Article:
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Page 252 - If we remain one people, under an efficient ' government, the period is not far off when we may defy material injury from external annoyance; when we may take such an attitude as will cause the neutrality we may at any time resolve upon to be scrupulously respected; when belligerent nations, under the impossibility of ^making acquisitions upon us, will not lightly hazard the giving us provocation; when we may choose peace or war, as our interest, guided by justice, shall counsel.
Page 34 - IN THE NAME OF GOD, AMEN. We whose names are underwritten, the loyal subjects of our dread sovereign lord King James, by the grace of God of Great Britain, France, and Ireland, king, defender of the faith, etc.
Page 293 - Justice is the end of government. It is the end of civil society. It ever has been and ever will be pursued until it be obtained, or until liberty be lost in the pursuit.
Page 337 - And whereas the ministers of the gospel are, by their profession, dedicated to the service of God and the care of souls, and ought not to be diverted from the great duties of their function...
Page 252 - The great rule of conduct for us in regard to foreign nations is, in extending our commercial relations to have with them as little political connection as possible.
Page 35 - God and one another, covenant and combine ourselves together into a civil body politic, for our better ordering and preservation, and furtherance of the ends aforesaid; and by virtue hereof do enact, constitute, and frame such just and equal laws, ordinances, acts, constitutions, and offices, from time to time, as shall be thought most meet and convenient for the general good of the colony ; unto which we promise all due submission and obedience.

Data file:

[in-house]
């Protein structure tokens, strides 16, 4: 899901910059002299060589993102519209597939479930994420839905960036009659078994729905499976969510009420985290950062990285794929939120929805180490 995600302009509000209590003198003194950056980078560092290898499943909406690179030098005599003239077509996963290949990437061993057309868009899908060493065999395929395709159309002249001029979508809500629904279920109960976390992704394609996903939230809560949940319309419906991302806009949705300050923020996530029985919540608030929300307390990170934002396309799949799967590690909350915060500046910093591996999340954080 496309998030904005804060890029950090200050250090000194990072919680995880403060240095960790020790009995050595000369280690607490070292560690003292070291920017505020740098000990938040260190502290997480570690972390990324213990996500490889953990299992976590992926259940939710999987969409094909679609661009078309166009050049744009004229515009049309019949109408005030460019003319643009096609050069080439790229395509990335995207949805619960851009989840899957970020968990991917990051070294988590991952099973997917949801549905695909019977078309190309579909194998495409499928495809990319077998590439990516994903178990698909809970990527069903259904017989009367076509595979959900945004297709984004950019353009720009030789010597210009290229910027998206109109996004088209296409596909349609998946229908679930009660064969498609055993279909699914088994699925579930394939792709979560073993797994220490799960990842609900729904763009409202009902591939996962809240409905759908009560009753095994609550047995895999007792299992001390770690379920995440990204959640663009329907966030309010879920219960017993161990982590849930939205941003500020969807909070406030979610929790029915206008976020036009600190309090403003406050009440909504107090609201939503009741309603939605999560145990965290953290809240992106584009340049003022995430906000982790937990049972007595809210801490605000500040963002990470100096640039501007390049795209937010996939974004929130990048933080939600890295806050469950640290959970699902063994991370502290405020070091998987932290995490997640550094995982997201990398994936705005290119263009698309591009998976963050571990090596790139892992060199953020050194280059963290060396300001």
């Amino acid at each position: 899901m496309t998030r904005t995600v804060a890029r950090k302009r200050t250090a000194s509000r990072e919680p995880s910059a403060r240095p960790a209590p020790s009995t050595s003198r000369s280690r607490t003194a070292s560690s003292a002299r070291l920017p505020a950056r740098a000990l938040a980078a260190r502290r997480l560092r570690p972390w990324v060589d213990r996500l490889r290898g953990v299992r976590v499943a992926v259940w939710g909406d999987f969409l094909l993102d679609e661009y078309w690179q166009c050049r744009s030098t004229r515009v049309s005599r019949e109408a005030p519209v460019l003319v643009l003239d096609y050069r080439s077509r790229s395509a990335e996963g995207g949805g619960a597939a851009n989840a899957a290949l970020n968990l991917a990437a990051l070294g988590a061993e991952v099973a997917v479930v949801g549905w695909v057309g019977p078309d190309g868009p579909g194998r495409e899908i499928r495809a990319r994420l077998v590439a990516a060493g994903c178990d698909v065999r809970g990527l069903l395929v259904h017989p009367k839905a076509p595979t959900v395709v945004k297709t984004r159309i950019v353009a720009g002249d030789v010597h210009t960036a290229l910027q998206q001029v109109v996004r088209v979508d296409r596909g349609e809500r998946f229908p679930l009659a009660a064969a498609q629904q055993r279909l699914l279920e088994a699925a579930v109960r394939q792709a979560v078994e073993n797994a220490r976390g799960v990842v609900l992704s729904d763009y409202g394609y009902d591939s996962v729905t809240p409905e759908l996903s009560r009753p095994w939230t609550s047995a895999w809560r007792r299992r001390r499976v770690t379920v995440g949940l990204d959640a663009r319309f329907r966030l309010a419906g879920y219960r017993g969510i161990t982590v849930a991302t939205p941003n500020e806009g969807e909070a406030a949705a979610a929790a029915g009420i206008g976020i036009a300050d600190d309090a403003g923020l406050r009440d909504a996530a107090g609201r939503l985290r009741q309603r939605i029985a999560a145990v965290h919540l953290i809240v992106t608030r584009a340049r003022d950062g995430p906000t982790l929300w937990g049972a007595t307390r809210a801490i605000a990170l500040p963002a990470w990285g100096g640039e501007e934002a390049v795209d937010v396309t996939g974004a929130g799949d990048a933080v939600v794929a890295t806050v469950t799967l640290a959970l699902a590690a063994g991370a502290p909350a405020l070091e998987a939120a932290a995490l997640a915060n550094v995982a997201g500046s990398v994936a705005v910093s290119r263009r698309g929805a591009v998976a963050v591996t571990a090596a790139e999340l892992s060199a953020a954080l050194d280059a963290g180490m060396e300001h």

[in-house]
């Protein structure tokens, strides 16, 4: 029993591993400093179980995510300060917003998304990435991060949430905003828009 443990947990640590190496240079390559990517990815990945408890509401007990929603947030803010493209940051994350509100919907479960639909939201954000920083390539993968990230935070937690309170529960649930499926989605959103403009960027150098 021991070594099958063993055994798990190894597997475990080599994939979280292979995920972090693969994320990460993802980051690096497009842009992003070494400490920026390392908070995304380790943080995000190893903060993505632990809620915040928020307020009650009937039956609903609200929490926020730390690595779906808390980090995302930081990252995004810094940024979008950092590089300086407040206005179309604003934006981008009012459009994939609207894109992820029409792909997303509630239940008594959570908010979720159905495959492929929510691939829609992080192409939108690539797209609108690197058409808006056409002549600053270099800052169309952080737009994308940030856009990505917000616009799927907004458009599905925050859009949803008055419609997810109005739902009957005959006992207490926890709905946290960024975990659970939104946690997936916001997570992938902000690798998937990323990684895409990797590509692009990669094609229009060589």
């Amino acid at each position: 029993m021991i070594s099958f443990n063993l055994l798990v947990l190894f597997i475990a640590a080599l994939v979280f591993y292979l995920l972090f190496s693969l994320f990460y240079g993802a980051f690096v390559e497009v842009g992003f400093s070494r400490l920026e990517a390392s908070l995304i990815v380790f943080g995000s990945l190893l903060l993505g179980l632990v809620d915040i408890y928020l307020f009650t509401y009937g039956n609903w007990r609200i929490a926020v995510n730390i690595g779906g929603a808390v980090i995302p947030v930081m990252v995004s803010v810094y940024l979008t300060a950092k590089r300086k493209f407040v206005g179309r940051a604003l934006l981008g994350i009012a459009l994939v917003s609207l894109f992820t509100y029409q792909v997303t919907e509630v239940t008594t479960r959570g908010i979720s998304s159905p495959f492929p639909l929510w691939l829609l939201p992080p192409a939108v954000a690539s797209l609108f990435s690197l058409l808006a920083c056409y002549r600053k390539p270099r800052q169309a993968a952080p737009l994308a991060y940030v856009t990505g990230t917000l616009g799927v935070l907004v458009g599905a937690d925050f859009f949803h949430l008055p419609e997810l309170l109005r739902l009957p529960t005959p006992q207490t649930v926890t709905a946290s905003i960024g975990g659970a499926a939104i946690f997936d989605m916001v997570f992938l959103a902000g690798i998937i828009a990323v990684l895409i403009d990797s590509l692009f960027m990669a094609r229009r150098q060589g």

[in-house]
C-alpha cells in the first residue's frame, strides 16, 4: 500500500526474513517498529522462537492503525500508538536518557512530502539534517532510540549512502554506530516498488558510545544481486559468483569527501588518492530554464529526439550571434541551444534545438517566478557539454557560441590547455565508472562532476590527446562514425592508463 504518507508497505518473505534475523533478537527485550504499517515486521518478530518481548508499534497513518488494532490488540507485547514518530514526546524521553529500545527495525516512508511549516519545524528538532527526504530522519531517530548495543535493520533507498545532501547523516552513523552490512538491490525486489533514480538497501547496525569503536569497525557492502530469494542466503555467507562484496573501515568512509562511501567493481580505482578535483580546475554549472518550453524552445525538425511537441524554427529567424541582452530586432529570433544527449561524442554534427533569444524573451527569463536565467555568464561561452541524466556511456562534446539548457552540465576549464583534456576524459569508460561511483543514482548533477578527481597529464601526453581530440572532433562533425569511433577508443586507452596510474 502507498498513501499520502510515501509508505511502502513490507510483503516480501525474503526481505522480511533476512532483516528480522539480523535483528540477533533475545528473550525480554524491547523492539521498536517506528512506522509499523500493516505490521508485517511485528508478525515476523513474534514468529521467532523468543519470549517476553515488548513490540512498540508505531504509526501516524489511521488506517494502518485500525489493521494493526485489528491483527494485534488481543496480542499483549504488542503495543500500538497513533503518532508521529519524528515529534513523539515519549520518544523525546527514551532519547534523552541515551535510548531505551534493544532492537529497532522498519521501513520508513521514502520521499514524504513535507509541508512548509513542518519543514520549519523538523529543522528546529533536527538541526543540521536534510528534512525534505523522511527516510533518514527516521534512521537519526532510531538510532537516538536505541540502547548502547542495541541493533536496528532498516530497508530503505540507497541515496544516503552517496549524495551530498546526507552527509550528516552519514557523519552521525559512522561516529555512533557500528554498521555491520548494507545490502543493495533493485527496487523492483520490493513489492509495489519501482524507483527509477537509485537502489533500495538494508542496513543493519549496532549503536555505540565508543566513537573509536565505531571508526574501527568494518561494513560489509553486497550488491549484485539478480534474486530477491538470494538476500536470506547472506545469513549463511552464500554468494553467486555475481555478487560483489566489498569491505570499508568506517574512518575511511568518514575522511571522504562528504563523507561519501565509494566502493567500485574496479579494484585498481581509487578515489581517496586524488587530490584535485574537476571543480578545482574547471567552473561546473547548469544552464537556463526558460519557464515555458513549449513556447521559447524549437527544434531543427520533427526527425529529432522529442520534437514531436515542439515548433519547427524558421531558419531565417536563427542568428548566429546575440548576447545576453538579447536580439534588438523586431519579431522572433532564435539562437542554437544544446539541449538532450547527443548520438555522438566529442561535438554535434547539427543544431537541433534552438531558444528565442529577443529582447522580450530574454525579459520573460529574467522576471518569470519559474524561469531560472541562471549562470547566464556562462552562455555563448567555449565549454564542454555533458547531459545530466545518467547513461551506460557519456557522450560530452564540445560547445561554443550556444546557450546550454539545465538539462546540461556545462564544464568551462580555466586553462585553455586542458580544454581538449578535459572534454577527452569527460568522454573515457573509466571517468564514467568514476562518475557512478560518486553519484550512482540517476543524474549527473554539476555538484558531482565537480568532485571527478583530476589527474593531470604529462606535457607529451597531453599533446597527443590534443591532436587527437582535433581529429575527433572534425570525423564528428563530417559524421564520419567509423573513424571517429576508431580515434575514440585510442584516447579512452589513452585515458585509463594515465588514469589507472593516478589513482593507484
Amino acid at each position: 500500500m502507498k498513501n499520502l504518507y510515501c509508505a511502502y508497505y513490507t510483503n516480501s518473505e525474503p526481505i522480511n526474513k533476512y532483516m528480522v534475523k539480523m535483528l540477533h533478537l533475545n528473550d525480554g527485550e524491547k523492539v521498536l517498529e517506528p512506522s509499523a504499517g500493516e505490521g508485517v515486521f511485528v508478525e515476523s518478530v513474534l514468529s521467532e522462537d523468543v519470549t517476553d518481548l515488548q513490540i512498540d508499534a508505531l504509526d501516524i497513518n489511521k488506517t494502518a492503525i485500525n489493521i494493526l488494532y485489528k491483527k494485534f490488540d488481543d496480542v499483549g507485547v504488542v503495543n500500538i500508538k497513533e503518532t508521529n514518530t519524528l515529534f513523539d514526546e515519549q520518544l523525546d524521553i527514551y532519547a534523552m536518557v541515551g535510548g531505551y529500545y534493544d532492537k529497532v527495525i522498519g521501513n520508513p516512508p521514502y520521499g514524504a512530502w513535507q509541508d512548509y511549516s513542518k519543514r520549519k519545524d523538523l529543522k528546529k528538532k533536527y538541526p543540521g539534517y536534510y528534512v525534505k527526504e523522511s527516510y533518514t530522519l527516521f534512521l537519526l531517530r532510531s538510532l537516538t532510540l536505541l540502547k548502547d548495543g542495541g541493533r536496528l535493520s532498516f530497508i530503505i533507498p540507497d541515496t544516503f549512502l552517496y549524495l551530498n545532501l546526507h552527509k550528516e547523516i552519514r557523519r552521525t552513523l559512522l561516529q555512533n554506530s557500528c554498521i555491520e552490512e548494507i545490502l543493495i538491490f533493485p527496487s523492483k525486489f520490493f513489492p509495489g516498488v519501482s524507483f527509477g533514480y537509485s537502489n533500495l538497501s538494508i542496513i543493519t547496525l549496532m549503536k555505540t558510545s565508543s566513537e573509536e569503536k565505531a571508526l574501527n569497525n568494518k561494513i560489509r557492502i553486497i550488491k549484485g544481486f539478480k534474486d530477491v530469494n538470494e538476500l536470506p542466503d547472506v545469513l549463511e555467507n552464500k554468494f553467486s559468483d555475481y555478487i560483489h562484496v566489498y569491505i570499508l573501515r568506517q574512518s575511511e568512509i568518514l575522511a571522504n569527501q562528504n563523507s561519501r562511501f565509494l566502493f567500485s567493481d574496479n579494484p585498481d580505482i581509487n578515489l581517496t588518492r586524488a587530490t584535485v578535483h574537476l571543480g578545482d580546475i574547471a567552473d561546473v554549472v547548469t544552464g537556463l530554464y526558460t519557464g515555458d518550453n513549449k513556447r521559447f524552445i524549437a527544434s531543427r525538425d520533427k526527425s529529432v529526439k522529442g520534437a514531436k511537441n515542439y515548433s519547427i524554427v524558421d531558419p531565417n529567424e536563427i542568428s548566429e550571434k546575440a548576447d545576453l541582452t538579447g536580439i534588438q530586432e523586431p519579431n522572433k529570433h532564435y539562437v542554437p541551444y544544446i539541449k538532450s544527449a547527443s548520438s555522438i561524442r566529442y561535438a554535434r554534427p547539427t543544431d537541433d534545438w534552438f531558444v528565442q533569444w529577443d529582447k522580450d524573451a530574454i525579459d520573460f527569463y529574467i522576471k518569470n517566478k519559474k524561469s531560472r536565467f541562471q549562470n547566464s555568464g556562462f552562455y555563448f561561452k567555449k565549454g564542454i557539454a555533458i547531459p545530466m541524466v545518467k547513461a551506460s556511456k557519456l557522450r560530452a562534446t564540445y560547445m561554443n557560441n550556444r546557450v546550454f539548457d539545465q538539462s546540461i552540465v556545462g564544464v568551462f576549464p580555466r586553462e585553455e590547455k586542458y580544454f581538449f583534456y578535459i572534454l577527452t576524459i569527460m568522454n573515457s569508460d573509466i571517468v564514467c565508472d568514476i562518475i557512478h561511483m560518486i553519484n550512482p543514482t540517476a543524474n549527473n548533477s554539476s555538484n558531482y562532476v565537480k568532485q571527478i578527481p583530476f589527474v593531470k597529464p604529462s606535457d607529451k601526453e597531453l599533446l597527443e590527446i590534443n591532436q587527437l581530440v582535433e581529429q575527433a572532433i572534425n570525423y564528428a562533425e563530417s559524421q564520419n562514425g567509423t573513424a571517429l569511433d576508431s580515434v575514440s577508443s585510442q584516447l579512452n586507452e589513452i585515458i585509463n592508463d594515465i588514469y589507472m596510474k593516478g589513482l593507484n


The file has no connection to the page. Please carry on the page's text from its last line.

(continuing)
Page 118 - The powers delegated by the proposed constitution to the federal government, are few and defined. Those which are to remain in the state governments, are numerous and indefinite.
Page 304 - If I were asked where I place the American aristocracy, I should reply without hesitation that it is not composed of the rich, who are united by no common tie, but that it occupies the judicial bench and the bar.
Page 471 - The American struggles against the natural obstacles which oppose him; the adversaries of the Russian are men; the former combats the wilderness and savage life; the latter, civilization with all its weapons and its arts: the conquests of the one are therefore gained by the ploughshare; those of the other by the sword.